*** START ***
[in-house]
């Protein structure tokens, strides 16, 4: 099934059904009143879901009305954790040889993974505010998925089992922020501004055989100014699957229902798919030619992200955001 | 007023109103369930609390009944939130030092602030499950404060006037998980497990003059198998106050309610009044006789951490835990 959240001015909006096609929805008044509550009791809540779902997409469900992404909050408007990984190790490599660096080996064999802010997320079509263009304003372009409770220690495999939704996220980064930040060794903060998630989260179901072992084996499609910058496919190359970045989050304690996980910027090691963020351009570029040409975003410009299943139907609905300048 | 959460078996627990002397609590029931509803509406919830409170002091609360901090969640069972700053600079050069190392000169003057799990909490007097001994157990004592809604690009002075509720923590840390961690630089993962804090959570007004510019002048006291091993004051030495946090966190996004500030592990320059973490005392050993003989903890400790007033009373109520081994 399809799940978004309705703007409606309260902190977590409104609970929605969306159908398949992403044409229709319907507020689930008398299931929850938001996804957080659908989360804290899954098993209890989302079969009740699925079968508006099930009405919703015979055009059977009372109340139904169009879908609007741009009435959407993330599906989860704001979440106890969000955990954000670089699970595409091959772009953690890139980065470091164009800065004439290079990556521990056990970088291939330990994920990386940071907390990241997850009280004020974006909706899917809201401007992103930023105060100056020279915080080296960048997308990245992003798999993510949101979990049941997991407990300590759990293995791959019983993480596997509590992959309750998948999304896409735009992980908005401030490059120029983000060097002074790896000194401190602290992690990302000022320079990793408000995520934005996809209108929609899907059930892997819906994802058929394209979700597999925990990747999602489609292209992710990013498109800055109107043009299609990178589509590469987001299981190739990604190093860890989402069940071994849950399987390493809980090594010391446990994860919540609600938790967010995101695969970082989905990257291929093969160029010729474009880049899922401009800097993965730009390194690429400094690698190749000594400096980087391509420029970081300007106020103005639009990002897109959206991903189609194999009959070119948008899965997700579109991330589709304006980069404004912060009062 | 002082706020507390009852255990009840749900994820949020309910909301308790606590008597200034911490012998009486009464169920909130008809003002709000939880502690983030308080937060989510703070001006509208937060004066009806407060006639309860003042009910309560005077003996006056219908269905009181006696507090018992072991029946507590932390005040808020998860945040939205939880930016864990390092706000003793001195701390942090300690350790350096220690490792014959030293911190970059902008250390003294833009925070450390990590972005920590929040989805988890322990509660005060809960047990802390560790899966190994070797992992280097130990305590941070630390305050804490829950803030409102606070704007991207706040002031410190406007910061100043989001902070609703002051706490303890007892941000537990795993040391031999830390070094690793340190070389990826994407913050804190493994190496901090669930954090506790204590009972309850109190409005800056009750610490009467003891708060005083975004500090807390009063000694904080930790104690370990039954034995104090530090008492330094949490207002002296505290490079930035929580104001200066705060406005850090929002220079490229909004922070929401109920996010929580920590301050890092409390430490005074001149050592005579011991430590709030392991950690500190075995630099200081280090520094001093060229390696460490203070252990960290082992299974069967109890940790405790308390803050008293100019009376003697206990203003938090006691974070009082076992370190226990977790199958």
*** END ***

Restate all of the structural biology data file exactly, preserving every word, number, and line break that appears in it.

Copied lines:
[in-house]
């Protein structure tokens, strides 16, 4: 099934059904009143879901009305954790040889993974505010998925089992922020501004055989100014699957229902798919030619992200955001 | 007023109103369930609390009944939130030092602030499950404060006037998980497990003059198998106050309610009044006789951490835990 959240001015909006096609929805008044509550009791809540779902997409469900992404909050408007990984190790490599660096080996064999802010997320079509263009304003372009409770220690495999939704996220980064930040060794903060998630989260179901072992084996499609910058496919190359970045989050304690996980910027090691963020351009570029040409975003410009299943139907609905300048 | 959460078996627990002397609590029931509803509406919830409170002091609360901090969640069972700053600079050069190392000169003057799990909490007097001994157990004592809604690009002075509720923590840390961690630089993962804090959570007004510019002048006291091993004051030495946090966190996004500030592990320059973490005392050993003989903890400790007033009373109520081994 399809799940978004309705703007409606309260902190977590409104609970929605969306159908398949992403044409229709319907507020689930008398299931929850938001996804957080659908989360804290899954098993209890989302079969009740699925079968508006099930009405919703015979055009059977009372109340139904169009879908609007741009009435959407993330599906989860704001979440106890969000955990954000670089699970595409091959772009953690890139980065470091164009800065004439290079990556521990056990970088291939330990994920990386940071907390990241997850009280004020974006909706899917809201401007992103930023105060100056020279915080080296960048997308990245992003798999993510949101979990049941997991407990300590759990293995791959019983993480596997509590992959309750998948999304896409735009992980908005401030490059120029983000060097002074790896000194401190602290992690990302000022320079990793408000995520934005996809209108929609899907059930892997819906994802058929394209979700597999925990990747999602489609292209992710990013498109800055109107043009299609990178589509590469987001299981190739990604190093860890989402069940071994849950399987390493809980090594010391446990994860919540609600938790967010995101695969970082989905990257291929093969160029010729474009880049899922401009800097993965730009390194690429400094690698190749000594400096980087391509420029970081300007106020103005639009990002897109959206991903189609194999009959070119948008899965997700579109991330589709304006980069404004912060009062 | 002082706020507390009852255990009840749900994820949020309910909301308790606590008597200034911490012998009486009464169920909130008809003002709000939880502690983030308080937060989510703070001006509208937060004066009806407060006639309860003042009910309560005077003996006056219908269905009181006696507090018992072991029946507590932390005040808020998860945040939205939880930016864990390092706000003793001195701390942090300690350790350096220690490792014959030293911190970059902008250390003294833009925070450390990590972005920590929040989805988890322990509660005060809960047990802390560790899966190994070797992992280097130990305590941070630390305050804490829950803030409102606070704007991207706040002031410190406007910061100043989001902070609703002051706490303890007892941000537990795993040391031999830390070094690793340190070389990826994407913050804190493994190496901090669930954090506790204590009972309850109190409005800056009750610490009467003891708060005083975004500090807390009063000694904080930790104690370990039954034995104090530090008492330094949490207002002296505290490079930035929580104001200066705060406005850090929002220079490229909004922070929401109920996010929580920590301050890092409390430490005074001149050592005579011991430590709030392991950690500190075995630099200081280090520094001093060229390696460490203070252990960290082992299974069967109890940790405790308390803050008293100019009376003697206990203003938090006691974070009082076992370190226990977790199958």